In July 2022, it was reported that Zurich UK saw a 25% increase in fraudulent property claims, with the increase in the cost of living believed to be driving a range of fraudulent behaviours ranging from using insurance policies to make money to the inception of policies to cover life’s losses after the fact.
The Insurance Fraud Bureau (IFB) also issued a cost of living linked anti-fraud campaign, highlighting that they had seen a 17% increase in people being added to the national Insurance Fraud Register (IFR).
We foretold the impact of economic recession when we assessed the potential fallout and consequence of the COVID-19 pandemic in our Fraud and COVID-19: considering the impact of COVID-19 on insurance claims report, published in 2020.
Our report looked back at past recessions, considering the research of Professor Mark Button who studied fraud offences across previous recessions, finding:
- 1980 recession: 3% fall in GDP, 5.6% increase in fraud offences.
- 1990 recession: 1.7% fall in GDP, 9.9% increase in fraud offences.
- 2008 recession: 2.1% fall in GDP, 7.3% increase in fraud offences.
But why does this happen?
There are many academic explanations for fraudulent behaviour. The work of Wolfe and Hermanson in 2004 produced the widely used Fraud Diamond, which sets out the conditions present in which fraud typically occurs:
- Incentive/pressure: Where there is need or want that drives behaviour.
- Opportunity: Fraud is possible in the system/process/context.
- Rationalisation: The behaviour is worth the risk or justified.
- Capacity: The ability to recognise the opportunity and execute exists.
The rising cost of living certainly creates the pressure. Where job losses occur, the pressure is multiplied, whether on the part of insureds/claimants or others where there is mutual financial dependency with dual income households being the norm. Where there are children in the household, many jobs are casual or shift work, which are both more susceptible to recession.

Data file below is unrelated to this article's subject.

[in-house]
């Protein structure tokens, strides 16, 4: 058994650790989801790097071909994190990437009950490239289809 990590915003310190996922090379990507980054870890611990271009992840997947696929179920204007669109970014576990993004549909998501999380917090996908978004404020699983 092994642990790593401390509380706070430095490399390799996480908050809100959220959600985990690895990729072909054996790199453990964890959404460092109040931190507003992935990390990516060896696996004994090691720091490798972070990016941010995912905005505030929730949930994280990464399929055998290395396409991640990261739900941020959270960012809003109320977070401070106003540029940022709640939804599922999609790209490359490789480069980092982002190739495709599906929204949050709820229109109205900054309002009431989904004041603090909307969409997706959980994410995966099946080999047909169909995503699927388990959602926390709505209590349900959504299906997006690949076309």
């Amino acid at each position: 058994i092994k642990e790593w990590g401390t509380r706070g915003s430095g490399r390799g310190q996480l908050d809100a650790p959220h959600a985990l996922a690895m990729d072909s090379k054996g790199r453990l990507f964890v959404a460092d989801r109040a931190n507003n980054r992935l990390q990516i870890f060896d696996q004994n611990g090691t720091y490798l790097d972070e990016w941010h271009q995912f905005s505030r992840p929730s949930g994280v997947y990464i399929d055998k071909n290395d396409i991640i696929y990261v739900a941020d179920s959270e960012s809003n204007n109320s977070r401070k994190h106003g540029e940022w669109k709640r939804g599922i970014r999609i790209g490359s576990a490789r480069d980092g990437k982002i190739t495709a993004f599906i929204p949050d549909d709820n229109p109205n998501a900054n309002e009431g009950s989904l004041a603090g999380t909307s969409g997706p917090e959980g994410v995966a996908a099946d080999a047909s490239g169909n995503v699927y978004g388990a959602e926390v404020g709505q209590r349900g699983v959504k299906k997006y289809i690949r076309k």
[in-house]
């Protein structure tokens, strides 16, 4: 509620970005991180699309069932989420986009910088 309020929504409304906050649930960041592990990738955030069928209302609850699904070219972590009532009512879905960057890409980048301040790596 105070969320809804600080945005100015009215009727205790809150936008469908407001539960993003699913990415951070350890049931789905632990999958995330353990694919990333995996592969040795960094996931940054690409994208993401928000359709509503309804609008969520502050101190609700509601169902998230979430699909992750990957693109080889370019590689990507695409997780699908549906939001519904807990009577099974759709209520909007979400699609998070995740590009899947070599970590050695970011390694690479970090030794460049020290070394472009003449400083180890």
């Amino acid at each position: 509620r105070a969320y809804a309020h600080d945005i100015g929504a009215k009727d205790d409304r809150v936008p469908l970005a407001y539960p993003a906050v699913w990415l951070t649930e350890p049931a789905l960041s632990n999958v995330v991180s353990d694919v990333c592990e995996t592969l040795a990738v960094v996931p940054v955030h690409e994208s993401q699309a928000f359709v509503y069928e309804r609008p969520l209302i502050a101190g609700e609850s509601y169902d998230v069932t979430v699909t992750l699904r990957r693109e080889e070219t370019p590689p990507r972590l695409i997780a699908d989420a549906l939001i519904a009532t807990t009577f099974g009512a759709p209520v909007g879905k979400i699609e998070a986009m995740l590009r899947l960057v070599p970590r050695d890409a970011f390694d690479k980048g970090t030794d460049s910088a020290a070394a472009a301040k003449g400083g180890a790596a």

Insurance policies (often those we are surrounded by everyday such as home, motor or employer liability insurance) present ready opportunities for fraud. Policies linked to other financial products, such as income protection, will also be affected. Zurich’s case studies on their own release are worth a read and illustrate the varied nature of how fraudsters are attempting to make financial gain. There is also a range of behaviours in third-party claims, such as fabricating events entirely, misrepresenting either events or losses to create liability that would not exist and exaggerating the impact of events (real or imagined).
The Insurance Fraud Taskforce report, published in January 2016, took into account the impact of insurers' and the insurance industry's perception among consumers and the wider population on fraud. The first recommendation of the report was to improve consumer trust in the insurance sector:
Recommendation 1: to improve consumer understanding of insurance products, the insurance industry should:
- Be more mindful of policy and other documentation following the FCA discussion paper on ‘Smarter Consumer Communications’. Good practice on this topic should be coordinated by the ABI.
- Increase promotion of the CII’s 'Made Simple' service.
- Roll out the ABI and BIBA’s ‘Code of Good Practice’ to help insurers and insurance brokers recognise and help potentially vulnerable customers.
Of course, insurers always put the principles of Treating Customers Fairly at the forefront of what they do, and they recognise the importance of the claims process stepping up to meet the needs of genuine customers at their moment of need. However, balancing these points of best practice against the need to maintain robust fraud controls is a fine balancing act.
At the same time, our many blogs and webinars on claims farming and other enablers (such as claims management companies, solicitors, loss assessors, experts, etc.) provide ample capacity for insurance fraud to be perpetrated.
With so many households impacted by inflation and the rising cost of living, the potential for fraud will undoubtedly increase, as it is already happening for many insurers such as Zurich. It is generally the expectation that all lines of business will be impacted with both claims and underwriting affected. As a result, a fraud crisis looms as an ever-present shadow to wider economic challenges, and advance planning and reviewing existing fraud measures is likely to represent good value for the effort investment required.